First, the boot sequence is longer than it was in 14.04 - or in 18.04 with Unity, for that matter. I also noticed some issues with suspend & resume - these happen to be slow, but then, the system was using the Gnome screen lock and whatnot, which must be something from the resident Ubuntu. Mind, I've not installed Kubuntu from scratch, I've upgraded 14.04 (Unity) via 16.04 (Unity) to 18.04 (Gnome), and then installed the extra two desktop environments. After noticing the lock screen thingie, I did set SDDM to be my login manager, but I had to manually reselect the login screen and such, and after that, the session was fully proper Plasma, and the suspend & resume became fast.
Second, Discover was throwing a Kdenlive error. Turns out, I had a leftover config file back from the olden days, which prevented the package manager from handling updates (gracefully). Manually removing the offending file did work, but this is something that Plasma needs to sort without any user errors or noise.
Loading of providers from file: http://download.kde.org/ocs/providers.xml failed"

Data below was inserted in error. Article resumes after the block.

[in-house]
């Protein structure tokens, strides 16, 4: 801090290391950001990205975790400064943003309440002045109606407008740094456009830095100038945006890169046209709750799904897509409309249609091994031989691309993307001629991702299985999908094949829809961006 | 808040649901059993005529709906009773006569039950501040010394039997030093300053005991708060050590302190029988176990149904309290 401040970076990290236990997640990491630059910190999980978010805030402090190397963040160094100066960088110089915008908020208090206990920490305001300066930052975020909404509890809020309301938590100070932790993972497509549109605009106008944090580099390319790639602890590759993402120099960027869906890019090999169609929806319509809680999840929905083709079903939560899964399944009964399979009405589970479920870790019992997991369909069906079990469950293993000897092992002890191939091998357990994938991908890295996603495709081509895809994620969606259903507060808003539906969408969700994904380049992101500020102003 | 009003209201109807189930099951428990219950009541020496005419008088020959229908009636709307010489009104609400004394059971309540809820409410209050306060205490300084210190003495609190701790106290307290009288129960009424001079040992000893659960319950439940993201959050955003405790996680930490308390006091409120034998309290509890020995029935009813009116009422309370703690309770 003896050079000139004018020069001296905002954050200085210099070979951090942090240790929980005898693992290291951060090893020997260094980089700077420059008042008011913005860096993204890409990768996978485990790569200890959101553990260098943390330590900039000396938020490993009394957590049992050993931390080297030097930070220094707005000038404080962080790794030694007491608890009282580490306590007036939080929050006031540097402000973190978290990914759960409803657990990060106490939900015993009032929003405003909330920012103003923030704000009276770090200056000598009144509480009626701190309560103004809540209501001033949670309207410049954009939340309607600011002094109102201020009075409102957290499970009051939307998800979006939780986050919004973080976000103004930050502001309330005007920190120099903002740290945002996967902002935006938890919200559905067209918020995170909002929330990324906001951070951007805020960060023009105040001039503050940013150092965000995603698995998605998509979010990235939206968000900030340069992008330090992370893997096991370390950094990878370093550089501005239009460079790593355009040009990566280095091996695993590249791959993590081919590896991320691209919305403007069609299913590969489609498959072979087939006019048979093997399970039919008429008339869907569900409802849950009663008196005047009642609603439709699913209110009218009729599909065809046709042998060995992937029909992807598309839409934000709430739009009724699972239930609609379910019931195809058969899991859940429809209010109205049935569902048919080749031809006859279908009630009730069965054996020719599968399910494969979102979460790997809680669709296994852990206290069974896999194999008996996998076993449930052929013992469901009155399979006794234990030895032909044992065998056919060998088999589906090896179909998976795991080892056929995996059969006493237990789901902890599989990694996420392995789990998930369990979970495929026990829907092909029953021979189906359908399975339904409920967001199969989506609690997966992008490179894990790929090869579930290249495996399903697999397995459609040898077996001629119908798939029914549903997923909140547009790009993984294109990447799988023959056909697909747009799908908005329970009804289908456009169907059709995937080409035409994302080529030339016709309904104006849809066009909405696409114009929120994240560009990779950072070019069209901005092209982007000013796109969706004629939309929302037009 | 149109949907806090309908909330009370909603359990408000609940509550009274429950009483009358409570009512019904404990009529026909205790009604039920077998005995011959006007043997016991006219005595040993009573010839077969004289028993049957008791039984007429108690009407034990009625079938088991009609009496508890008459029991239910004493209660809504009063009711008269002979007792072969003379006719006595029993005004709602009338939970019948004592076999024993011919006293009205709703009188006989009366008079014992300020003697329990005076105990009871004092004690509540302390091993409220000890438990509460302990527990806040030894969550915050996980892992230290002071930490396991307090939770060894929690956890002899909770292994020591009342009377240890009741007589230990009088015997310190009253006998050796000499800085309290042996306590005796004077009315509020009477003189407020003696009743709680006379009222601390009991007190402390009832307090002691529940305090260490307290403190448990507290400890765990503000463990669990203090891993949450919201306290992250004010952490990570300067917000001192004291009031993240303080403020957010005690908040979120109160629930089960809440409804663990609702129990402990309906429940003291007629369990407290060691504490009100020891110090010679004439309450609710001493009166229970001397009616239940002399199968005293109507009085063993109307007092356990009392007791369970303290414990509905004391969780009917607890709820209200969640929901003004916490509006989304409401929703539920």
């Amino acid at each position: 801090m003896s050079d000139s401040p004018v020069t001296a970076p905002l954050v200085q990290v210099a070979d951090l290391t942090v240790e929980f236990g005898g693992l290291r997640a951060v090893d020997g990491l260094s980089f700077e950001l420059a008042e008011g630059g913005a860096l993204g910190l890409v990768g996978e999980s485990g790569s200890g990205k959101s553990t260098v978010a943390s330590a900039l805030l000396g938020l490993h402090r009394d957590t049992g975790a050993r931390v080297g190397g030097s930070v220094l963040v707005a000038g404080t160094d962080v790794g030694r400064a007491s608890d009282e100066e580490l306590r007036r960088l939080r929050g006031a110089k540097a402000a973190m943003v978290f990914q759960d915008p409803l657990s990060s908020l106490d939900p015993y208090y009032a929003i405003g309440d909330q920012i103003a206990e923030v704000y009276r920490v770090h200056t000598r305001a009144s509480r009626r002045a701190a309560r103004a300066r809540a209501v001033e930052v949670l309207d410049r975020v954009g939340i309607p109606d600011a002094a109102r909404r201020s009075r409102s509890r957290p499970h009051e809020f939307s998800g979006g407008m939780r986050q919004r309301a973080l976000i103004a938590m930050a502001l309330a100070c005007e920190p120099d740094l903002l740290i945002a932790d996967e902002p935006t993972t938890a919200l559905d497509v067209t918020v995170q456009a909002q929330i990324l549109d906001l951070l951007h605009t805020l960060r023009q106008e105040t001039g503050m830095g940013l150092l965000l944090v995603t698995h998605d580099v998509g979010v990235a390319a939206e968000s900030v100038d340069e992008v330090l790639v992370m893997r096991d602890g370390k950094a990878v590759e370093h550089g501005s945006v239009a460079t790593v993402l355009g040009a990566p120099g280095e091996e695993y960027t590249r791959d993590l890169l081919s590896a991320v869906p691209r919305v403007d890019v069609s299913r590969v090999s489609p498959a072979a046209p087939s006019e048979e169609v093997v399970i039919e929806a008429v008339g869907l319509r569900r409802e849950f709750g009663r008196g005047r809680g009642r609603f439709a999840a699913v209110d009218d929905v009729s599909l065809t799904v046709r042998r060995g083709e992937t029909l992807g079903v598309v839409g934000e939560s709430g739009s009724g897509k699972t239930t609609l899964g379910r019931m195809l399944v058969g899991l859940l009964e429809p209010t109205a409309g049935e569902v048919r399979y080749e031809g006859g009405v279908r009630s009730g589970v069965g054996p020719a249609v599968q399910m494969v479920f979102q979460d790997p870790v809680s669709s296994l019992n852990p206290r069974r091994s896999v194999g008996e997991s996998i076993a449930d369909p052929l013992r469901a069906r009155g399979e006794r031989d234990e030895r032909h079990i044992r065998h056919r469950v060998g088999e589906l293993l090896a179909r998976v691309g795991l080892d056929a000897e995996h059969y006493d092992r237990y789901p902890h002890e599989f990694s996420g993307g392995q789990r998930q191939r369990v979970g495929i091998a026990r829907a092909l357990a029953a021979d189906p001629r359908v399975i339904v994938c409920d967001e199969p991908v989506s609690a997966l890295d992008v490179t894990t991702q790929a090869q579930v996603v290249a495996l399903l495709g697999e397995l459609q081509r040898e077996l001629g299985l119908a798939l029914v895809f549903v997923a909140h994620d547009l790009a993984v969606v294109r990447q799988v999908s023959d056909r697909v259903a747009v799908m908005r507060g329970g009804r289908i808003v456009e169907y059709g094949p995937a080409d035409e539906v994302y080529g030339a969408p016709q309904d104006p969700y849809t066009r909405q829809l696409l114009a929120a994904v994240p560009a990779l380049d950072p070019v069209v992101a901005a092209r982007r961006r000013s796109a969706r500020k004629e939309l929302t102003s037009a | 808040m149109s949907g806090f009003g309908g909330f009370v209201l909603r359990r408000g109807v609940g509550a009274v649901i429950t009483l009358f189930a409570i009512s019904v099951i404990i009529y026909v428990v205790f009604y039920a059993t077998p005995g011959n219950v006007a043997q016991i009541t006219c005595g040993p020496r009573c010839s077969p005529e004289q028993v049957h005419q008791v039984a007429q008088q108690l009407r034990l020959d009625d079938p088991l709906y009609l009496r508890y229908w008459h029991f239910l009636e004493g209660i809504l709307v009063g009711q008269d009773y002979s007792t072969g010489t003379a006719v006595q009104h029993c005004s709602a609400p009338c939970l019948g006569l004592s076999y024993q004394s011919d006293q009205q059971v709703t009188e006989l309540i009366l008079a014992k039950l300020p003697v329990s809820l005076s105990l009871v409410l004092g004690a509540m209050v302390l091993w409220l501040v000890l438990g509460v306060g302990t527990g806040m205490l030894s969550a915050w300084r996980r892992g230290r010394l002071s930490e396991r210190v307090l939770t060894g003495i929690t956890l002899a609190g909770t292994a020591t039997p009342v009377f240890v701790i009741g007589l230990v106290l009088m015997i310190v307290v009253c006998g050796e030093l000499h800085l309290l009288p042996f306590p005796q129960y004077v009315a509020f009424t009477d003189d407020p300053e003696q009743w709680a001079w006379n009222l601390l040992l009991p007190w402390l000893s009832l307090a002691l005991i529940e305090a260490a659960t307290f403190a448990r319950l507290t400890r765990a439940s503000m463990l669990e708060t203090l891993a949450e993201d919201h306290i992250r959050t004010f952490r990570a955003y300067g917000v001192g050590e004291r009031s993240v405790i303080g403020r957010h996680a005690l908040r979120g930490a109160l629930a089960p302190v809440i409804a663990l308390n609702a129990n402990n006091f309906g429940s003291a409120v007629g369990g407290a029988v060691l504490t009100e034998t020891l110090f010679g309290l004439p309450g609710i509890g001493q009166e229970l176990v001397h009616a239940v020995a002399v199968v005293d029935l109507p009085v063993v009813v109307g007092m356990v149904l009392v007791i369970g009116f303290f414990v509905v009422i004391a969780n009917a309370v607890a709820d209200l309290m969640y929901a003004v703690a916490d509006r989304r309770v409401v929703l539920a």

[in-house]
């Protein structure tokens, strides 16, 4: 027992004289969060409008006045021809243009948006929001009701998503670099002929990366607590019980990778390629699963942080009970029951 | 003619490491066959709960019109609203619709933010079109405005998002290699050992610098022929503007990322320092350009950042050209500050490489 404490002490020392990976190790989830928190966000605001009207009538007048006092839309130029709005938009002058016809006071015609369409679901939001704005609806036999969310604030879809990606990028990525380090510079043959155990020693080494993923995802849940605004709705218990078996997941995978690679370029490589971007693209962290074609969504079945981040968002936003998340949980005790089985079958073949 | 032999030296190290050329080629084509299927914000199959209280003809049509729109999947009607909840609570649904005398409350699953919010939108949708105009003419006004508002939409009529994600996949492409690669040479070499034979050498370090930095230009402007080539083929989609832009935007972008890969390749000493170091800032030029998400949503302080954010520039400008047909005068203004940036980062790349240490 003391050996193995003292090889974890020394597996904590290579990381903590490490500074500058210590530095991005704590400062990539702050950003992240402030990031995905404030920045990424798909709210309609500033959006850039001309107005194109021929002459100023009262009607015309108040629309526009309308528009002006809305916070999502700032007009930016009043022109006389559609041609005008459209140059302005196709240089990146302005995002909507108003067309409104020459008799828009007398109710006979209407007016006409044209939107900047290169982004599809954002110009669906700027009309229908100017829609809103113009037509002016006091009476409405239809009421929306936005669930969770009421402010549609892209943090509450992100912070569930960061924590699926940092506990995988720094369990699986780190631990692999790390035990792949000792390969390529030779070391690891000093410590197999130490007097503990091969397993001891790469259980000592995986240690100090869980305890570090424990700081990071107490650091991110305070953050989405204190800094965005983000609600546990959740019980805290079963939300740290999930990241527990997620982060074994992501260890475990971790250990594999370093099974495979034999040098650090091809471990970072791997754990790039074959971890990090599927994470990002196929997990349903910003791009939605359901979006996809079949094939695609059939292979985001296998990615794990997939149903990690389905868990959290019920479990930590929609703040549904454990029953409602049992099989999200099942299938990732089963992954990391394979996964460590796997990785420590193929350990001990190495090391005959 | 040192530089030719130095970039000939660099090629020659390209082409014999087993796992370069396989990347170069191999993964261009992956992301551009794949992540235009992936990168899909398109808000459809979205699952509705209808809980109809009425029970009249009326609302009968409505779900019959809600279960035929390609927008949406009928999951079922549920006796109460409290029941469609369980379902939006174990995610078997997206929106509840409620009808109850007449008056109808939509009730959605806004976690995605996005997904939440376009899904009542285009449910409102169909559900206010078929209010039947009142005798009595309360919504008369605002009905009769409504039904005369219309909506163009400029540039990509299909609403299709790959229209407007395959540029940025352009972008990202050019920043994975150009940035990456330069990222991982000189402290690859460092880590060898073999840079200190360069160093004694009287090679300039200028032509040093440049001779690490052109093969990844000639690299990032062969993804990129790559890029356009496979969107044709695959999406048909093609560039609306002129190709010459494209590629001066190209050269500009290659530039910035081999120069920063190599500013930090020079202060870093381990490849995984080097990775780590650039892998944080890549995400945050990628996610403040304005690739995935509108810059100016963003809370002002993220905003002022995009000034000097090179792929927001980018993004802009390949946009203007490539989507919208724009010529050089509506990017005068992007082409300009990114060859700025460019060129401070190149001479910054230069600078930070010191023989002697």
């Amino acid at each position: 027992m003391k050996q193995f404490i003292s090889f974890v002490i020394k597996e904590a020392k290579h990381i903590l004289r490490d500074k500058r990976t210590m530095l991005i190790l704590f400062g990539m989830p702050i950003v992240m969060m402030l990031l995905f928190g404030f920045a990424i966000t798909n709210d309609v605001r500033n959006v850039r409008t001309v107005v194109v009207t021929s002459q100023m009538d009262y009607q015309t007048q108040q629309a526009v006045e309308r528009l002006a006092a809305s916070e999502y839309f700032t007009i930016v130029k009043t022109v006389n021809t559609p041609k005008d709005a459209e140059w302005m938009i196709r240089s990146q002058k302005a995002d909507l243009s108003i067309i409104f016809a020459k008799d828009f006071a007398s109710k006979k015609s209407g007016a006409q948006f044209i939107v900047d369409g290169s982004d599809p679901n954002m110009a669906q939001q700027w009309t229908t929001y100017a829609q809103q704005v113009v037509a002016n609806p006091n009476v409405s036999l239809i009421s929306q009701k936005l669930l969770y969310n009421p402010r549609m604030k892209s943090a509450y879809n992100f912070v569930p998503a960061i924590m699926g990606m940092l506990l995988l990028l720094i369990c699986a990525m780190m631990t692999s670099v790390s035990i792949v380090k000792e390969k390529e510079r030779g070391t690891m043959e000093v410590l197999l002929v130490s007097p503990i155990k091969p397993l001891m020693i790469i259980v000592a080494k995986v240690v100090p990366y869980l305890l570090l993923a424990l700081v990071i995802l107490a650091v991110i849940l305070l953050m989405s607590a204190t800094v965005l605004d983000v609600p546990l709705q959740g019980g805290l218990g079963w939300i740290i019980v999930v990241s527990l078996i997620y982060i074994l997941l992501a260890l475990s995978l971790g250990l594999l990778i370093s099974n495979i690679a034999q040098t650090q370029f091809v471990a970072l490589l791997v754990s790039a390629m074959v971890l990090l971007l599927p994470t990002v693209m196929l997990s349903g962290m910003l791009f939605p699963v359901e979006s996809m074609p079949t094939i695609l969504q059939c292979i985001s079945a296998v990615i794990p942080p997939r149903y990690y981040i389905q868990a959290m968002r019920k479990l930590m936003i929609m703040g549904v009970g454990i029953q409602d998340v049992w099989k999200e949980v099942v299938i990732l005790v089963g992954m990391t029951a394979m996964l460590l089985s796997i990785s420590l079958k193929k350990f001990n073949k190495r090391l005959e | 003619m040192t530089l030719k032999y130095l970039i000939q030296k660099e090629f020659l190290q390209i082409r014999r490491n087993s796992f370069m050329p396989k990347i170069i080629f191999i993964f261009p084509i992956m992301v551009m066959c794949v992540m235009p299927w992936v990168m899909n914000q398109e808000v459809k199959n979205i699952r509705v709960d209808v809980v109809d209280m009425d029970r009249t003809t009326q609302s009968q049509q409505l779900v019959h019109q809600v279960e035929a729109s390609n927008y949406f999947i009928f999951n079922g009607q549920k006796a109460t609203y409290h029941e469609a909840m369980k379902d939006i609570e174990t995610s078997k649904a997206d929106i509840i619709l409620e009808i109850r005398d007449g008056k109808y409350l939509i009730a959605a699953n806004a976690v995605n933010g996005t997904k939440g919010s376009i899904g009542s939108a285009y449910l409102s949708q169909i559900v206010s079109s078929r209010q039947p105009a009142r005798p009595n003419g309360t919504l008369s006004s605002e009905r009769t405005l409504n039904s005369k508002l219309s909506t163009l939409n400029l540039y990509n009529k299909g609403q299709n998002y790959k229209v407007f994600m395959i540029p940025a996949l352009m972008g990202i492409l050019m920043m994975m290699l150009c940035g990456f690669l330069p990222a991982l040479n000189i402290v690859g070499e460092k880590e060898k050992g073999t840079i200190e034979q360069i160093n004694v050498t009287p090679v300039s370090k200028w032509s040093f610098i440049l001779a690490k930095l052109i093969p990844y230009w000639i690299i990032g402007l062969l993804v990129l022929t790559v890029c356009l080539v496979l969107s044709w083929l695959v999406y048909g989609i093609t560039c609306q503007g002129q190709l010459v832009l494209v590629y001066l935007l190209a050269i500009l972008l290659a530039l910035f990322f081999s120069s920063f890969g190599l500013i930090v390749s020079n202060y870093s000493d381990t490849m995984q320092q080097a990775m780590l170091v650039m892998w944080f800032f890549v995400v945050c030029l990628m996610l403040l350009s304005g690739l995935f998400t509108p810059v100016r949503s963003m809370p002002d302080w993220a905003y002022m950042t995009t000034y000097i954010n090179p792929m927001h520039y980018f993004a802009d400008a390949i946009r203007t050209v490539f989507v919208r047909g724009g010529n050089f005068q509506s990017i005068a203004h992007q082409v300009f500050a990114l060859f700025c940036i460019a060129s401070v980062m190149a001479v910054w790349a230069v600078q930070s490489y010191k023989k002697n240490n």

Indeed, looking at the directory tree, all of the Kdenlive assets were new, from the upgrade, but there was one file dated years earlier, and with it in place, the system was having trouble. I'm not sure how this affected updates, because it doesn't seem to have, actually. But it doesn't inspire confidence, for sure, either.
roger@ultra:/etc/xdg$ ls -ltra | grep kdenlive
-rw-r--r-- 1 root root 244 Mar 10 2016 kdenlive_projectprofiles.knsrc
-rw-r--r-- 1 root root 1124 Mar 2 2018 kdenlive_wipes.knsrc
-rw-r--r-- 1 root root 1133 Mar 2 2018 kdenlive_titles.knsrc
-rw-r--r-- 1 root root 1197 Mar 2 2018 kdenlive_renderprofiles.knsrc
-rw-r--r-- 1 root root 48 Mar 2 2018 kdenlive.categories
I also noticed the Touchpad was quite jittery - the touch screen notwithstanding. Plasma Settings to the rescue, I was able to change the behavior. Seems like there's a very narrow range in pointer sensitivity, where it goes from numb to fennec-neurotic, but I managed to figure it out. So while I don't like the original manifestation of the problem, and the difference from the 14.04 era, I am happy that the fix is relatively simple. And it also shows the amazing customizability of the Plasma desktop, yet again.